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Unspun is ever in awe of the multi-talented Roy Suryo, telematics expert, House member and generally expert at anything hinting of technology that his huge intellectual capacity and his ego can encompass.
His latest feat of expertise was taxed when he was called to verify if a the image in the likeness of a Parliamentarian was actually the Parliamentarian (see story below).
Roy’s response? The woman on tape looks like the woman in photos given to him; the man on tape couldn’t e verified because he had only received screen grabs from the video instead of actual photos to compare with.
Now, Unspun wonders how much Roy charges for this expert “analysis,” leading to such startling conclusions?
House Commission I member Roy Suryo said he was almost certain that the woman in the tape was a House Commission IX member with the initials K.M.N. Roy made the conclusion after comparing photos of the woman with screenshots from the tape. “It’s hard to deny it, although I can’t say 100 percent that the [woman] is K.M.N. after I compared it with her photos,” Roy said after submitting his analysis to the Ethics Council. Roy said he could not identify the man in the video because he only received photos from the tape and had not seen the tape. To avoid a conflict of interest, Roy asked the Ethics Council to find other telematics experts to analyze the photos and tape. “As a House member, I should avoid conflicts of interest and politicization [of the case] because no matter what I say, I would be accused of having a vested interest since the two lawmakers are from different factions than mine,” the Democratic Party politician said.
Update: Ditta’s wake will be at the IES Church, 9th Fl UOB Building, Jl. Thamrin at 6pm this Wednesday
I’ve known Ditta since my days at Ogilvy PR when we won the Citibank account, way back in 1998. Since then, I’ve worked together with her on and off for the past 15 years.
When I started up Maverick with my partner in 2002 Ditta and another Citibanker were instrumental in getting Citibank to become our first client. It was a professional relationship that would last until last year.
Even then we remained friends and fellow professionals in Public Relations. We also had one more thing in common – both of us were heart patients, although what Ditta had to go through made my quadruple bypass seemed like a walk in the park.
What I liked most about Ditta was that inspire of the congenital health problems she had she faced it courageously and openly and lived life to the full. In conversations she would be telling you about the movies she just saw, the plays and concerts she attended and the friends she went out with. As anyone who knew her can attest, she had many, many friends from all strata of society. Going out with her was like being with a celebrity or a queen waving incessantly to her subjects.
Ditta was open to trying out new things too and at one time I convinced her to try her hand at blogging. As she, by her own admission, was technically inept, I had to set up her blog for her, that she called Dittaville. She wrote a few posts, but soon got busy with other things.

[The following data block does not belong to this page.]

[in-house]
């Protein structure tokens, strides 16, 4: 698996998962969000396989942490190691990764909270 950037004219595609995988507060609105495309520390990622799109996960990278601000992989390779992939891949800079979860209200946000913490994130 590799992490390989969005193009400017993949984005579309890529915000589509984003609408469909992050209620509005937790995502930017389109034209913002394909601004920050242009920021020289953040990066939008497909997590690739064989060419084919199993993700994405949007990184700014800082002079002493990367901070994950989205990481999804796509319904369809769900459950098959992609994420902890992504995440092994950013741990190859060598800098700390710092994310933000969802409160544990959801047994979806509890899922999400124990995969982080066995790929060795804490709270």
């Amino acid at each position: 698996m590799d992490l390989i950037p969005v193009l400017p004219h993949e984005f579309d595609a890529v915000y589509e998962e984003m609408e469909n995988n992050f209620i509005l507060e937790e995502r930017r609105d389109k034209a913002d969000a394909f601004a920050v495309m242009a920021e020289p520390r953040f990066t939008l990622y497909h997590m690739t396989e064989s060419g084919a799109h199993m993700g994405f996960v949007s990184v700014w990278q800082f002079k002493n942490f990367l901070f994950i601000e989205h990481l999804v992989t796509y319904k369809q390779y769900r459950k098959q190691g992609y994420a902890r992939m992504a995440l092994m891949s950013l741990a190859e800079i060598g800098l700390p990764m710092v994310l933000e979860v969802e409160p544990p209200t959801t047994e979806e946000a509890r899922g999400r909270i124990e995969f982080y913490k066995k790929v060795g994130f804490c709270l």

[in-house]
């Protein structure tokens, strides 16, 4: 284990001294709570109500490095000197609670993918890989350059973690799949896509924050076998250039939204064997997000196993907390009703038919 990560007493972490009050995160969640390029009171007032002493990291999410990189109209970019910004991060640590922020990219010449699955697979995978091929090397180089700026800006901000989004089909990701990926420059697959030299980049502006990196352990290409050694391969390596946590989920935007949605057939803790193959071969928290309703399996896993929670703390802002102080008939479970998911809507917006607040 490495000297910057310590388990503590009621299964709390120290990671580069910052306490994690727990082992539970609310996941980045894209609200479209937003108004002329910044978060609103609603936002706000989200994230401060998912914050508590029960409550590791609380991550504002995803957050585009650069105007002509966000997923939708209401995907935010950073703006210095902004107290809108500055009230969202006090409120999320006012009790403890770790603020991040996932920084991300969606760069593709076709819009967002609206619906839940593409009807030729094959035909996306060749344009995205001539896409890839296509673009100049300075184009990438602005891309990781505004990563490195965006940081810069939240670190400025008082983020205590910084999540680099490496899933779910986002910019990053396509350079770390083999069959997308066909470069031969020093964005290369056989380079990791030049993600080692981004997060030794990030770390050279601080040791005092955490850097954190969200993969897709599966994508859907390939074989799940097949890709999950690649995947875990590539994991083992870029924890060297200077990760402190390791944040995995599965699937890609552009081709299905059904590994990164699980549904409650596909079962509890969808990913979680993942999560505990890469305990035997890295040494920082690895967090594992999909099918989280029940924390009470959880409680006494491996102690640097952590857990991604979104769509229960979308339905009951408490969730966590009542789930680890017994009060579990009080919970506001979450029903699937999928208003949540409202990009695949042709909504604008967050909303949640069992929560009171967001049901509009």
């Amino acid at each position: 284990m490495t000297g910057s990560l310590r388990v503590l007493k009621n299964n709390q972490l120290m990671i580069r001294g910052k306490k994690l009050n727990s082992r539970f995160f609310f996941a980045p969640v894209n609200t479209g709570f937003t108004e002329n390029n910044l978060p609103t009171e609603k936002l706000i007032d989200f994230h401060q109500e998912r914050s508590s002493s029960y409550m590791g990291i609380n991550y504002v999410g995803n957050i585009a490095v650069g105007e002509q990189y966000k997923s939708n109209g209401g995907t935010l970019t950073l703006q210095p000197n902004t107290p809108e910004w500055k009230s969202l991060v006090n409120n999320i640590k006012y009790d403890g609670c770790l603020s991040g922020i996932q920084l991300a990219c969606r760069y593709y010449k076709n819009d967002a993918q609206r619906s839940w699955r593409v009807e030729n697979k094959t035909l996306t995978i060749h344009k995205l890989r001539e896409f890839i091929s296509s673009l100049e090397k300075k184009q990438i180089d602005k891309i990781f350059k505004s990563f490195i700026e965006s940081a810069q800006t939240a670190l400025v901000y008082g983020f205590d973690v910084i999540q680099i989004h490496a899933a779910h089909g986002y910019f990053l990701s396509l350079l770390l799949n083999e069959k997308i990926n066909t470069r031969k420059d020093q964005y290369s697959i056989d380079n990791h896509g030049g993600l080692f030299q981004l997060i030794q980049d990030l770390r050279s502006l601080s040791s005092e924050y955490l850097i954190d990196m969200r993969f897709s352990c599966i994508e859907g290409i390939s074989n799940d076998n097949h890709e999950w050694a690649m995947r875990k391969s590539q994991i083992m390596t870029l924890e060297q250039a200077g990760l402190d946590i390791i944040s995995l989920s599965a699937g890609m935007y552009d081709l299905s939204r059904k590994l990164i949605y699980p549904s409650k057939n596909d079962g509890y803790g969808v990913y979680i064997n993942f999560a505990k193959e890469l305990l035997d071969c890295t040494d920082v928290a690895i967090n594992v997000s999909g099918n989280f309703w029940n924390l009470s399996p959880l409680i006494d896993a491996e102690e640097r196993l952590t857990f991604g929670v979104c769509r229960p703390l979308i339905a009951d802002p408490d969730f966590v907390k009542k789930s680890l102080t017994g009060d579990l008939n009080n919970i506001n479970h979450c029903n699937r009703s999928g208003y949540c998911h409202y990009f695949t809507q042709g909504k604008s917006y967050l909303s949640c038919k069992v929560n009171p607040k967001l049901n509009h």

At the same time she would also be completely open and candid about her health problems. The last time we met was at The Pad in SCBD, where she ordered a cheese soufflé and a steak – because her doctors kept telling her that she needed the nourishment for her blood. She also described the procedures that she would have to undergo in New York.
When we parted, I wished her well for her operation. That was the last time I saw her. Now I hear she did not make it through her operation because of internal bleeding.
I and the team at Maverick who worked with her will miss her. As a client she could be strict and demanding but she was always fair and understanding. She was more like a partner to us than a client and for many years we took pride in helping her build Citibank’s image in Indonesia.
Ditta is now no more. We at Maverick mourn her passing, but we take comfort in that she knew how to live life to the full, even when faced with the difficulties imposed by her health. You couldn’t ask more out of life that Ditta did, and for that we admire her and wish her well in the next journey.
I don’t know about you but the story by the ever fascinating Elizabeth Pisani who’s traveling in East Indonesia right now makes me feel all queasy – especially where they shove ball bearings, biro parts, human hair and horse hair into their penises – all in the believe that size matters.
Men who laugh at the lengths women go to with their plastic surgeons to make them look attractive should read this article.
But horse hair???
A statue outside a health centre in Enarotali, in Indonesian Papua
Reading the newspapers in cities across Papua, I cannot help but notice the full-colour ads for penis extensions. In only half an hour, with no invasive anything, men can see their organs grow, thicken, harden, for ever. The ads are explicit about the results, down to the last half centimetre; clients can choose both the length and girth of their organ, up to 20 cm by 6 cm (the more modest promise diameters of just 5.5). All of this with just some magic oil and a few prayers, guaranteed free of side effects. The “Specialists in Vital Organs” promise services for women, too, tightening up our fannies “until you are like a maiden again”. And for both sexes, they will pray away our sexually transmitted infections.
Why the obsession with sex organs, and why especially in Papua? Are people encouraged by the blatantly erotic sculptures that are common in these parts? Do migrants from other parts of Indonesia feel inadequate on arrival in Papua, or do they feel the magic will be especially potent in the nether regions of the nation? And isn’t it mildly ironic that all of the people offering their dick-swelling charms claim to be from Banten in western Java, where mystics sometimes break their fasts by eating light-bulbs? They offer other mystical services too: tying down your spouse, implanting a protective aura, ensuring you get promoted or elected. But most of their force is expended on delivering: “What other people only promise, we prove with results that are Large and Long”.